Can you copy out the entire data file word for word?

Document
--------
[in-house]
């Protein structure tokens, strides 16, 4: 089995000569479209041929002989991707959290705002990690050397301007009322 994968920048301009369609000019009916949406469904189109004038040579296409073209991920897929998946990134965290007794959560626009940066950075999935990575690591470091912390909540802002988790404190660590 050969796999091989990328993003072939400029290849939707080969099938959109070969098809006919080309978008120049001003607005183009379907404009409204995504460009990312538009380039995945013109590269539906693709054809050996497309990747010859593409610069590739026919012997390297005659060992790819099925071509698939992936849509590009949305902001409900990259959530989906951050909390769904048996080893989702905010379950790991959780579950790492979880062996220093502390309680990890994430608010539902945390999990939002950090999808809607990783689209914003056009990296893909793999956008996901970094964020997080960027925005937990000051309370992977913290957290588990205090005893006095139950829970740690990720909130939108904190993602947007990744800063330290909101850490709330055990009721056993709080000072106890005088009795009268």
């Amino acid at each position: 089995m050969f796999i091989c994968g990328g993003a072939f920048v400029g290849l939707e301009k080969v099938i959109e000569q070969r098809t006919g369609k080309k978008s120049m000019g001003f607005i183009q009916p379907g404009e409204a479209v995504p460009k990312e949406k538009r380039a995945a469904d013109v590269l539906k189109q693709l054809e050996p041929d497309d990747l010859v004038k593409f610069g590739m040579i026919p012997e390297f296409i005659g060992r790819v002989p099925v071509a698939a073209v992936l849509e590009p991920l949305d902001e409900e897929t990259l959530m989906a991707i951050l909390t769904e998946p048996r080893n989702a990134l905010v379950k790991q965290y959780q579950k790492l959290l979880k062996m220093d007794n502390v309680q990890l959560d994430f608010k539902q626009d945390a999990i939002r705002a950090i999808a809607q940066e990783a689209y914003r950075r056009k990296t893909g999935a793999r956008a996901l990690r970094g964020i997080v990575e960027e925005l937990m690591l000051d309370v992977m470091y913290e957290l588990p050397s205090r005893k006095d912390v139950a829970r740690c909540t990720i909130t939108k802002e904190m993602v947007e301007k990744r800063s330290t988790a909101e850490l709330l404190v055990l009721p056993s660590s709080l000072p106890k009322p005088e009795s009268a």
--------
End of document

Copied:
[in-house]
């Protein structure tokens, strides 16, 4: 089995000569479209041929002989991707959290705002990690050397301007009322 994968920048301009369609000019009916949406469904189109004038040579296409073209991920897929998946990134965290007794959560626009940066950075999935990575690591470091912390909540802002988790404190660590 050969796999091989990328993003072939400029290849939707080969099938959109070969098809006919080309978008120049001003607005183009379907404009409204995504460009990312538009380039995945013109590269539906693709054809050996497309990747010859593409610069590739026919012997390297005659060992790819099925071509698939992936849509590009949305902001409900990259959530989906951050909390769904048996080893989702905010379950790991959780579950790492979880062996220093502390309680990890994430608010539902945390999990939002950090999808809607990783689209914003056009990296893909793999956008996901970094964020997080960027925005937990000051309370992977913290957290588990205090005893006095139950829970740690990720909130939108904190993602947007990744800063330290909101850490709330055990009721056993709080000072106890005088009795009268």
């Amino acid at each position: 089995m050969f796999i091989c994968g990328g993003a072939f920048v400029g290849l939707e301009k080969v099938i959109e000569q070969r098809t006919g369609k080309k978008s120049m000019g001003f607005i183009q009916p379907g404009e409204a479209v995504p460009k990312e949406k538009r380039a995945a469904d013109v590269l539906k189109q693709l054809e050996p041929d497309d990747l010859v004038k593409f610069g590739m040579i026919p012997e390297f296409i005659g060992r790819v002989p099925v071509a698939a073209v992936l849509e590009p991920l949305d902001e409900e897929t990259l959530m989906a991707i951050l909390t769904e998946p048996r080893n989702a990134l905010v379950k790991q965290y959780q579950k790492l959290l979880k062996m220093d007794n502390v309680q990890l959560d994430f608010k539902q626009d945390a999990i939002r705002a950090i999808a809607q940066e990783a689209y914003r950075r056009k990296t893909g999935a793999r956008a996901l990690r970094g964020i997080v990575e960027e925005l937990m690591l000051d309370v992977m470091y913290e957290l588990p050397s205090r005893k006095d912390v139950a829970r740690c909540t990720i909130t939108k802002e904190m993602v947007e301007k990744r800063s330290t988790a909101e850490l709330l404190v055990l009721p056993s660590s709080l000072p106890k009322p005088e009795s009268a």